Review by Harry Paterson
“They’re, like, so iconic, you know?” The skinny, teenage fop in front of me automatically trots out the approved line. He’s from Christ-knows-where. Kerrang, perhaps. Scuzz, maybe or possibly a ‘brand’. One of those clothing lines that the arbiters of the new metal cool insist we all need to make our cred complete. He looks just the type.
He’s yakking on auto-pilot but he aint listening. His eyes are zig-zagging all over the place; carefully scoping out the backstage press area in case someone powerful, important, someone more influential, ambles on by.
The kid don’t know from shit. The neck tattoo, check-patterned footwear and carefully-coiffured fringe tell me all I need to know.
I close my eyes. If I can’t see him maybe the pain his vacuous inanities induce will go away. Maybe he will. No such luck. He’s still there.
“It’s, like, Ozzy’s a major brand now, yeah?” Christ, shoot me now. Or him. He actually said that. “This is a genius move, the reformation, a chance to give the kids a look at what it’s all about”. The kids? Really? This from an organism barely older than a sperm and, incredibly, the brightest and best of the bunch that motored along his momma’s fallopian highway. This depresses me. I close my eyes again and dream of nuclear bombs firing on Hipsterville. Horsemen of the metal apocalypse riding grimly into view, determinedly cutting out the cancer of fashion and uber-cool.
As ‘Black Sabbath’ clangs it’s doomy motif across the warm June evening a circle somehow closes. From the start to, if not the end then something very close, to the end. This is where it started. All of it. A festival featuring Metallica, Opeth, Machine Head, Lamb of God and Megadeth and here are the grandfather’s of the whole God damn shooting match. It’s as if it was ordained and of course it was. Although not by divine decree. Nah, she might be nearly as powerful and twice as rich but Sharon aint God.
The sound is immense. And breathtakingly, beautifully, gratifyingly clear. ‘The Wizard’ comes on like rolling thunder as Iommi lingers behind Ozzy firing from the hip. It’s simple in its brutality. The minor pentatonic and fifth chords; that’s it. The building blocks of the band that invented the greatest and most enduring movement in contemporary music and the one to which every single band that preceded them this weekend owes a debt.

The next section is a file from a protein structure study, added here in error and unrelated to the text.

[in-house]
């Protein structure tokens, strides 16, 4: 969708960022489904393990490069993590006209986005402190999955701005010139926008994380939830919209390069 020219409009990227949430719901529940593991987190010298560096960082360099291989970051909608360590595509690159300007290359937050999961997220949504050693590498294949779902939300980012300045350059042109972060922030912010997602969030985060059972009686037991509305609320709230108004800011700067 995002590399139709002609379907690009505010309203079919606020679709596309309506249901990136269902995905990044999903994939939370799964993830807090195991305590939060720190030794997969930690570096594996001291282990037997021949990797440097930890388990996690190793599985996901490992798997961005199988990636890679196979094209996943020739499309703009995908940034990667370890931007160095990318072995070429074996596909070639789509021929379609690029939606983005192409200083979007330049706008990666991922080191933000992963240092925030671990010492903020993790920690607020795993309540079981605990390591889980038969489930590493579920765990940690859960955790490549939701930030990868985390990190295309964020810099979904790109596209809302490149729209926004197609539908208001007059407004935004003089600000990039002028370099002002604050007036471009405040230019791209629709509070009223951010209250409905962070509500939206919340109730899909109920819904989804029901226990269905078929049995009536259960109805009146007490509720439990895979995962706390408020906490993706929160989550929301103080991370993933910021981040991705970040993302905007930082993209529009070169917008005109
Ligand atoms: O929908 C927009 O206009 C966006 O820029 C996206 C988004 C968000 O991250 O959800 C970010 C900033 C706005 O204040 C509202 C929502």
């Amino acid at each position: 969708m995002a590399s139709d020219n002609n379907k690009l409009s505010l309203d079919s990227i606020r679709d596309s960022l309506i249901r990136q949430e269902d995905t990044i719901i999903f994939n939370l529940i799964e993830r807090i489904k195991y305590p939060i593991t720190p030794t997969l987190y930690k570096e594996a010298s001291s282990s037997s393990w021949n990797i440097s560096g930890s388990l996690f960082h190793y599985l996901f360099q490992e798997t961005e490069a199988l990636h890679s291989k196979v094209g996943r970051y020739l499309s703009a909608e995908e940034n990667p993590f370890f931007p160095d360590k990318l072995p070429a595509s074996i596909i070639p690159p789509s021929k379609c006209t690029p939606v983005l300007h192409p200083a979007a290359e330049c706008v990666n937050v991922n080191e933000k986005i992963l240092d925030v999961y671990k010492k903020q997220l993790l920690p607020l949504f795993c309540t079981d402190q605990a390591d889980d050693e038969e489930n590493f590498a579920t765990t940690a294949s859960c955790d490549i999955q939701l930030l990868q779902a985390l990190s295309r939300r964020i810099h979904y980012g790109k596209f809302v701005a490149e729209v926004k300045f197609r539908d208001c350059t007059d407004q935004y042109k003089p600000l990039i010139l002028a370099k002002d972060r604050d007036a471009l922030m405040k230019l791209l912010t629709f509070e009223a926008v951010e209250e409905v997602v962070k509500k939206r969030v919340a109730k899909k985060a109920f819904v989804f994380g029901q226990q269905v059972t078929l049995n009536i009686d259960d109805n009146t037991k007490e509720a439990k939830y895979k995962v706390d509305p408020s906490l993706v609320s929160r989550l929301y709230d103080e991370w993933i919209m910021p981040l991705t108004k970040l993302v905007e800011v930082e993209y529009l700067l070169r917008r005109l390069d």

Geezer Butler turns in a performance right from the top of his game. He aint missing Bill Ward. He locks onto Tommy Clufetos’ twin kick drums like a guided missile. Clufetos is astonishing. Thunder and fury and power and glory raining down like hammers of the gods. Sure, he’s not Bill Ward but Bill Ward sure as shit aint no Tommy Clufetos, either. The double-kick flourishes, tastefully and sparingly applied, add a real gloss to the mix, bringing a pleasingly contemporary edge to the sound that spawned heavy metal.
Ozzy? Well, he’s Ozzy, right? Shambolic, tottering and diminished by the nine lives he’s lived in the fast lane. Often flat, range shot to shit and weaving around with the stumbling uncertain gait of Bambi on roller-skates. Standing on a basket-ball. On ice. Does it matter, though? Does it hell. He finds a just-acceptable minimum furrow and ploughs through it to the end of the set. Hanging on by the finger-tips as the thick end of a hundred thousand people urge him on.
‘Symptom of the Universe’ powers to its end like a wrecking-ball through a tenement block and then the first and only moment of horrible doubt sets in; they’ve only gone and given Clufetos a drum solo, for fuck’s sake. One, they’re mind-numbing. Two, no one likes ‘em and three; it aint Bill Ward. Surely, now, the pro-Ward contingent will make themselves heard? Booing, maybe even a bottling of Clufetos, is surely on the cards? Didn’t happen, kids. Not at all. The solo is actually riveting and the cocky muthafucker only pauses several times, hand behind ear, demanding applause. And, waddya know? He gets it; unreservedly and appreciatively.
There’s nothing in the way now, between the quartet and glory, and the final fivesome of ‘Iron Man’ ‘Fairies Wear Boots’ ‘Tomorrow’s Dream’ ‘Dirty Women’ and ‘Children of the Grave’ complete the history lesson.
Yeah, of course they played that song. As a single encore. It was a battering ram and it moved the air in front of us. I turned to my right and my work-buddy for the weekend, Metal Hammer’s Joe Daly, usually the epitome of laid-back California cool, was throwing the horns like a teenage speed-freak. He grinned at me. I grinned back.
Sabbath Bloody Sabbath? Yeah, it was and they were. I doubt we, or they, will walk this way again. Thanks for the memories.